The in­ven­tion of a ge­o­graphic co­or­di­nate sys­tem is gen­er­ally cred­ited to Er­atos­thenes of Cyrene, who com­posed his now-lost Ge­og­ra­phy at the Li­brary of Alexan­dria in the 3rd cen­tury BC. A cen­tury later, Hip­parchus of Nicaea im­proved on this sys­tem by de­ter­min­ing lat­i­tude from stel­lar mea­sure­ments rather than solar al­ti­tude and de­ter­min­ing lon­gi­tude by tim­ings of lunar eclipses, rather than dead reck­on­ing. In the 1st or 2nd cen­tury, Mar­i­nus of Tyre com­piled an ex­ten­sive gazetteer and math­e­mat­i­cally-plot­ted world map using co­or­di­nates mea­sured east from a prime merid­ian at the west­ern­most known land, des­ig­nated the For­tu­nate Isles, off the coast of west­ern Africa around the Ca­nary or Cape Verde Is­lands, and mea­sured north or south of the is­land of Rhodes off Asia Minor. Ptolemy cred­ited him with the full adop­tion of lon­gi­tude and lat­i­tude, rather than mea­sur­ing lat­i­tude in terms of the length of the mid­sum­...

    The "lat­i­tude" (ab­bre­vi­a­tion: Lat., φ, or phi) of a point on Earth's sur­face is the angle be­tween the equa­to­r­ial plane and the straight line that passes through that point and through (or close to) the cen­ter of the Earth.[n 3] Lines join­ing points of the same lat­i­tude trace cir­cles on the sur­face of Earth called par­al­lels, as they are par­al­lel to the equa­tor and to each other. The north pole is 90° N; the south pole is 90° S. The 0° par­al­lel of lat­i­tude is des­ig­nated the equa­tor, the fun­da­men­tal plane of all ge­o­graphic co­or­di­nate sys­tems. The equa­tor di­vides the globe into North­ern and South­ern Hemi­spheres. The "lon­gi­tude" (ab­bre­vi­a­tion: Long., λ, or lambda) of a point on Earth's sur­face is the angle east or west of a ref­er­ence merid­ian to an­other merid­ian that passes through that point. All merid­i­ans are halves of great el­lipses (often called great cir­cles), which con­verge at the north and south poles. The merid­ian of th...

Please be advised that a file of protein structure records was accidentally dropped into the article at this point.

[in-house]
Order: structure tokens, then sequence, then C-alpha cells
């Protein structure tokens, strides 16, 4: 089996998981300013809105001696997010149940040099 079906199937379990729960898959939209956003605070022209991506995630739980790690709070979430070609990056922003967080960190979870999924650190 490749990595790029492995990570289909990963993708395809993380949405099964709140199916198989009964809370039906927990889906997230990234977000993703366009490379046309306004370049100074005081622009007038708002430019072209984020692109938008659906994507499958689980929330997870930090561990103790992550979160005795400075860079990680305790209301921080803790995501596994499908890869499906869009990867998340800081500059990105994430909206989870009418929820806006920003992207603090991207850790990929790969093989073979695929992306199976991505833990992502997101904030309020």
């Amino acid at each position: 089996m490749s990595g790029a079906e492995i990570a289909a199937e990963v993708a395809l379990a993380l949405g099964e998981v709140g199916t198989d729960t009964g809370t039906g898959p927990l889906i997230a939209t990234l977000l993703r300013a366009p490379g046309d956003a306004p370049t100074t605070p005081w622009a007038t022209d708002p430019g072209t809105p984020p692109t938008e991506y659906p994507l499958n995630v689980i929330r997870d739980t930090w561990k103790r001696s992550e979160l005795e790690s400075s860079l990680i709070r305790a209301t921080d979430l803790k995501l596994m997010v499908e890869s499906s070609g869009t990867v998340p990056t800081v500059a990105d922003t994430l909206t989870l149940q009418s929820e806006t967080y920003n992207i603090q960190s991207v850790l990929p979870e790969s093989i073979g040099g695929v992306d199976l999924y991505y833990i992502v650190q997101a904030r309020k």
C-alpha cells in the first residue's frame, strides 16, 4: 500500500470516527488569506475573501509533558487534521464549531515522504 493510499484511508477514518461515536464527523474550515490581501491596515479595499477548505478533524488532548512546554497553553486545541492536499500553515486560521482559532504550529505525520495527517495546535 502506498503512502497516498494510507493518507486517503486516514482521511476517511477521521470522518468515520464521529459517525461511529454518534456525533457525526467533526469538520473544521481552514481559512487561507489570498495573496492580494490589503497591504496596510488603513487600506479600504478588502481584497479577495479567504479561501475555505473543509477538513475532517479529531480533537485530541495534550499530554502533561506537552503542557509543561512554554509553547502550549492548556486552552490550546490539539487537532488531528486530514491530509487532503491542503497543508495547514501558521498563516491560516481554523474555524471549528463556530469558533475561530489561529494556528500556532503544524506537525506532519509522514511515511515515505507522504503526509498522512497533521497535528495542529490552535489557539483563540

Complexity of the problem

    To com­pletely spec­ify a lo­ca­tion of a topo­graph­i­cal fea­ture on, in, or above Earth, one also has to spec­ify the ver­ti­cal dis­tance from Earth's cen­ter or sur­face. Earth is not a sphere, but an ir­reg­u­lar shape ap­prox­i­mat­ing a bi­ax­ial el­lip­soid. It is nearly spher­i­cal, but has an equa­to­r­ial bulge mak­ing the ra­dius at the equa­tor about 0.3% larger than the ra­dius mea­sured through the poles. The shorter axis ap­prox­i­mately co­in­cides with the axis of ro­ta­tio...

    Common baselines